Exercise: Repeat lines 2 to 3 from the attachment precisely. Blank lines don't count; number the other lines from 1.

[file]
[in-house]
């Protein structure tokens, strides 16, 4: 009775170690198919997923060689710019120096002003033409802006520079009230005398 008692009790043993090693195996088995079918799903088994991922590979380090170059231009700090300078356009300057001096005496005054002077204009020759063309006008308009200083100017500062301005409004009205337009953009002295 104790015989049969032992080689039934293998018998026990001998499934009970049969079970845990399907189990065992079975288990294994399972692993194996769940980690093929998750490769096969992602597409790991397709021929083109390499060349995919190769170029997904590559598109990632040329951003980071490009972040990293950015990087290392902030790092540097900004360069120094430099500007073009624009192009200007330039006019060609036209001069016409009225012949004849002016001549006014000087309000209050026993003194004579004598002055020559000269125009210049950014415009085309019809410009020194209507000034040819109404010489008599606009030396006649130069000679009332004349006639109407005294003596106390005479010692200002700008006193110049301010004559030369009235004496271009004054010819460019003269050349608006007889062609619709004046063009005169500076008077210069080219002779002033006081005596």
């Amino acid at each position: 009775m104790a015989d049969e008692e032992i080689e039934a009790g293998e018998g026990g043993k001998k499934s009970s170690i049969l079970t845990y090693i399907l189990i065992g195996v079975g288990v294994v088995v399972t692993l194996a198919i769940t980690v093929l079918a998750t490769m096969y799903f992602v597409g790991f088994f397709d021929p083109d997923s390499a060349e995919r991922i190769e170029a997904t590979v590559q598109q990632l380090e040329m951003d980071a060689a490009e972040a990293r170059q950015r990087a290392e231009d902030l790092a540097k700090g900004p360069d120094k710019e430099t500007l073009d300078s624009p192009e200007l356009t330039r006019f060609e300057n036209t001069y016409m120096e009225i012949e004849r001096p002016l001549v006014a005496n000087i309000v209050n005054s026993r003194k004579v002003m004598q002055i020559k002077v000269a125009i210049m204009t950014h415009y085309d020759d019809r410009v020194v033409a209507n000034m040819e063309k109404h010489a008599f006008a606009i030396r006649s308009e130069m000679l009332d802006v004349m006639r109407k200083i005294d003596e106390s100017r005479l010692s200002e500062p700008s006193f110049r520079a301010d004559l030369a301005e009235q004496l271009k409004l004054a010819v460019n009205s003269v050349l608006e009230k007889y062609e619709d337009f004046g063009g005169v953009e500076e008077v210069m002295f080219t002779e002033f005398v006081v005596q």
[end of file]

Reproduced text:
């Protein structure tokens, strides 16, 4: 009775170690198919997923060689710019120096002003033409802006520079009230005398 008692009790043993090693195996088995079918799903088994991922590979380090170059231009700090300078356009300057001096005496005054002077204009020759063309006008308009200083100017500062301005409004009205337009953009002295 104790015989049969032992080689039934293998018998026990001998499934009970049969079970845990399907189990065992079975288990294994399972692993194996769940980690093929998750490769096969992602597409790991397709021929083109390499060349995919190769170029997904590559598109990632040329951003980071490009972040990293950015990087290392902030790092540097900004360069120094430099500007073009624009192009200007330039006019060609036209001069016409009225012949004849002016001549006014000087309000209050026993003194004579004598002055020559000269125009210049950014415009085309019809410009020194209507000034040819109404010489008599606009030396006649130069000679009332004349006639109407005294003596106390005479010692200002700008006193110049301010004559030369009235004496271009004054010819460019003269050349608006007889062609619709004046063009005169500076008077210069080219002779002033006081005596």
């Amino acid at each position: 009775m104790a015989d049969e008692e032992i080689e039934a009790g293998e018998g026990g043993k001998k499934s009970s170690i049969l079970t845990y090693i399907l189990i065992g195996v079975g288990v294994v088995v399972t692993l194996a198919i769940t980690v093929l079918a998750t490769m096969y799903f992602v597409g790991f088994f397709d021929p083109d997923s390499a060349e995919r991922i190769e170029a997904t590979v590559q598109q990632l380090e040329m951003d980071a060689a490009e972040a990293r170059q950015r990087a290392e231009d902030l790092a540097k700090g900004p360069d120094k710019e430099t500007l073009d300078s624009p192009e200007l356009t330039r006019f060609e300057n036209t001069y016409m120096e009225i012949e004849r001096p002016l001549v006014a005496n000087i309000v209050n005054s026993r003194k004579v002003m004598q002055i020559k002077v000269a125009i210049m204009t950014h415009y085309d020759d019809r410009v020194v033409a209507n000034m040819e063309k109404h010489a008599f006008a606009i030396r006649s308009e130069m000679l009332d802006v004349m006639r109407k200083i005294d003596e106390s100017r005479l010692s200002e500062p700008s006193f110049r520079a301010d004559l030369a301005e009235q004496l271009k409004l004054a010819v460019n009205s003269v050349l608006e009230k007889y062609e619709d337009f004046g063009g005169v953009e500076e008077v210069m002295f080219t002779e002033f005398v006081v005596q």